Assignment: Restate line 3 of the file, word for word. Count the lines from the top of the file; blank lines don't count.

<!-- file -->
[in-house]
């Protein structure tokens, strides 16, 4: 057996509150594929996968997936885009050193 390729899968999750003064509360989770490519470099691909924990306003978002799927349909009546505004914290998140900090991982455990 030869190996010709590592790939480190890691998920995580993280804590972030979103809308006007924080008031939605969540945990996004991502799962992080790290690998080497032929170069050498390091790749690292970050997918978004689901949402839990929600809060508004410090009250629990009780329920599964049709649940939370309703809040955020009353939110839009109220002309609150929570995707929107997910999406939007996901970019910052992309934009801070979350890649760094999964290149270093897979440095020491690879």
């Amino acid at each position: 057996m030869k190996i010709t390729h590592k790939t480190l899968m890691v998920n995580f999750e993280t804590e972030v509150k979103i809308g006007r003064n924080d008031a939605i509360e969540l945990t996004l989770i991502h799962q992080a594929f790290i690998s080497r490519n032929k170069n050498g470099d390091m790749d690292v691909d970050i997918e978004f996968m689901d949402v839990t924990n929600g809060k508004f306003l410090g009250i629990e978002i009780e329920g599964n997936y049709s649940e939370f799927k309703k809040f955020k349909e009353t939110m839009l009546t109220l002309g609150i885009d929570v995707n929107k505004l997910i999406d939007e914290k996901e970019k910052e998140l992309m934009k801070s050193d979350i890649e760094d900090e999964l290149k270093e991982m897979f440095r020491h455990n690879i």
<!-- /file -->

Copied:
């Amino acid at each position: 057996m030869k190996i010709t390729h590592k790939t480190l899968m890691v998920n995580f999750e993280t804590e972030v509150k979103i809308g006007r003064n924080d008031a939605i509360e969540l945990t996004l989770i991502h799962q992080a594929f790290i690998s080497r490519n032929k170069n050498g470099d390091m790749d690292v691909d970050i997918e978004f996968m689901d949402v839990t924990n929600g809060k508004f306003l410090g009250i629990e978002i009780e329920g599964n997936y049709s649940e939370f799927k309703k809040f955020k349909e009353t939110m839009l009546t109220l002309g609150i885009d929570v995707n929107k505004l997910i999406d939007e914290k996901e970019k910052e998140l992309m934009k801070s050193d979350i890649e760094d900090e999964l290149k270093e991982m897979f440095r020491h455990n690879i």